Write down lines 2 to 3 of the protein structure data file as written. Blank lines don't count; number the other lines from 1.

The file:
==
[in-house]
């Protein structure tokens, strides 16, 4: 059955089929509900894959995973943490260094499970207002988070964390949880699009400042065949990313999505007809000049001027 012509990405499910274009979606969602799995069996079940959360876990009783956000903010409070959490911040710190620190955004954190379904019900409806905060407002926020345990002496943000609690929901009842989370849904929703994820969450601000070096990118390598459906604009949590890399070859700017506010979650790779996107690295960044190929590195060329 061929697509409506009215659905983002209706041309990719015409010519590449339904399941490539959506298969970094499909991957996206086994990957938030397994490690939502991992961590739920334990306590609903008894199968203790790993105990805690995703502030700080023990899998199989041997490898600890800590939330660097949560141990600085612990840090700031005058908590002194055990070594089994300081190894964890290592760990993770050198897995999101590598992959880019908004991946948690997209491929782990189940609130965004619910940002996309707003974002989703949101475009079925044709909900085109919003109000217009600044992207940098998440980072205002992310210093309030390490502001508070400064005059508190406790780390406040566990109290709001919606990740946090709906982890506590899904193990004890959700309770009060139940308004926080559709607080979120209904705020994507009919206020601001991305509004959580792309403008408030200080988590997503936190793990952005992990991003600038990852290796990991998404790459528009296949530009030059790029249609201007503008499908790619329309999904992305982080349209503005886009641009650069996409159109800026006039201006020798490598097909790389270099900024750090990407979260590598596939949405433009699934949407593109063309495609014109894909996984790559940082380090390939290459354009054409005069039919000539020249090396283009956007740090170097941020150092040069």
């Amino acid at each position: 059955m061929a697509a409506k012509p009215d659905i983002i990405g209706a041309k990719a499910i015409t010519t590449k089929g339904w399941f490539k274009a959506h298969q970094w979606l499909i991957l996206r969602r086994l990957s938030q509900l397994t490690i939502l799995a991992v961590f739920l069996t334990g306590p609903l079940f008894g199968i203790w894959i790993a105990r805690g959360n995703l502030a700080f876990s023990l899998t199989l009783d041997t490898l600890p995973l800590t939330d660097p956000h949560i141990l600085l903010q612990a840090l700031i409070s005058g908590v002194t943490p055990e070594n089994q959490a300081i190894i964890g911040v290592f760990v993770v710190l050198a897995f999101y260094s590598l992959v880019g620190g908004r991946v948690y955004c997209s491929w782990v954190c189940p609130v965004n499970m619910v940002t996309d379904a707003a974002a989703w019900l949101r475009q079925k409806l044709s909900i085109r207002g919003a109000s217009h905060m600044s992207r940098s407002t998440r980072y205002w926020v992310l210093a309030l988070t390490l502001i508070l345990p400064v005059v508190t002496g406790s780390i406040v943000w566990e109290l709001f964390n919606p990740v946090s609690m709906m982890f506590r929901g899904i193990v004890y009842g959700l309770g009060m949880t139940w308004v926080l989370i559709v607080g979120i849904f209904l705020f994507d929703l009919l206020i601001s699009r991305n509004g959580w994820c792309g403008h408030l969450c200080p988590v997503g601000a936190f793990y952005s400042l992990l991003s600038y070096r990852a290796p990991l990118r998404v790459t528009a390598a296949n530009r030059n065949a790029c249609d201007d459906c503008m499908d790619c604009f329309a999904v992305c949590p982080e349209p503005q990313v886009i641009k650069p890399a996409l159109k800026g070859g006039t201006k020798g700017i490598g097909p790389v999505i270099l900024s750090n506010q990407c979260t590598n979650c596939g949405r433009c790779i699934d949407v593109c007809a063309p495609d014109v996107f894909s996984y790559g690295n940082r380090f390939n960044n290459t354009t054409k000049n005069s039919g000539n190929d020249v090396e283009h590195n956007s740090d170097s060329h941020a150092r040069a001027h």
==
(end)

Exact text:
């Protein structure tokens, strides 16, 4: 059955089929509900894959995973943490260094499970207002988070964390949880699009400042065949990313999505007809000049001027 012509990405499910274009979606969602799995069996079940959360876990009783956000903010409070959490911040710190620190955004954190379904019900409806905060407002926020345990002496943000609690929901009842989370849904929703994820969450601000070096990118390598459906604009949590890399070859700017506010979650790779996107690295960044190929590195060329 061929697509409506009215659905983002209706041309990719015409010519590449339904399941490539959506298969970094499909991957996206086994990957938030397994490690939502991992961590739920334990306590609903008894199968203790790993105990805690995703502030700080023990899998199989041997490898600890800590939330660097949560141990600085612990840090700031005058908590002194055990070594089994300081190894964890290592760990993770050198897995999101590598992959880019908004991946948690997209491929782990189940609130965004619910940002996309707003974002989703949101475009079925044709909900085109919003109000217009600044992207940098998440980072205002992310210093309030390490502001508070400064005059508190406790780390406040566990109290709001919606990740946090709906982890506590899904193990004890959700309770009060139940308004926080559709607080979120209904705020994507009919206020601001991305509004959580792309403008408030200080988590997503936190793990952005992990991003600038990852290796990991998404790459528009296949530009030059790029249609201007503008499908790619329309999904992305982080349209503005886009641009650069996409159109800026006039201006020798490598097909790389270099900024750090990407979260590598596939949405433009699934949407593109063309495609014109894909996984790559940082380090390939290459354009054409005069039919000539020249090396283009956007740090170097941020150092040069």
């Amino acid at each position: 059955m061929a697509a409506k012509p009215d659905i983002i990405g209706a041309k990719a499910i015409t010519t590449k089929g339904w399941f490539k274009a959506h298969q970094w979606l499909i991957l996206r969602r086994l990957s938030q509900l397994t490690i939502l799995a991992v961590f739920l069996t334990g306590p609903l079940f008894g199968i203790w894959i790993a105990r805690g959360n995703l502030a700080f876990s023990l899998t199989l009783d041997t490898l600890p995973l800590t939330d660097p956000h949560i141990l600085l903010q612990a840090l700031i409070s005058g908590v002194t943490p055990e070594n089994q959490a300081i190894i964890g911040v290592f760990v993770v710190l050198a897995f999101y260094s590598l992959v880019g620190g908004r991946v948690y955004c997209s491929w782990v954190c189940p609130v965004n499970m619910v940002t996309d379904a707003a974002a989703w019900l949101r475009q079925k409806l044709s909900i085109r207002g919003a109000s217009h905060m600044s992207r940098s407002t998440r980072y205002w926020v992310l210093a309030l988070t390490l502001i508070l345990p400064v005059v508190t002496g406790s780390i406040v943000w566990e109290l709001f964390n919606p990740v946090s609690m709906m982890f506590r929901g899904i193990v004890y009842g959700l309770g009060m949880t139940w308004v926080l989370i559709v607080g979120i849904f209904l705020f994507d929703l009919l206020i601001s699009r991305n509004g959580w994820c792309g403008h408030l969450c200080p988590v997503g601000a936190f793990y952005s400042l992990l991003s600038y070096r990852a290796p990991l990118r998404v790459t528009a390598a296949n530009r030059n065949a790029c249609d201007d459906c503008m499908d790619c604009f329309a999904v992305c949590p982080e349209p503005q990313v886009i641009k650069p890399a996409l159109k800026g070859g006039t201006k020798g700017i490598g097909p790389v999505i270099l900024s750090n506010q990407c979260t590598n979650c596939g949405r433009c790779i699934d949407v593109c007809a063309p495609d014109v996107f894909s996984y790559g690295n940082r380090f390939n960044n290459t354009t054409k000049n005069s039919g000539n190929d020249v090396e283009h590195n956007s740090d170097s060329h941020a150092r040069a001027h």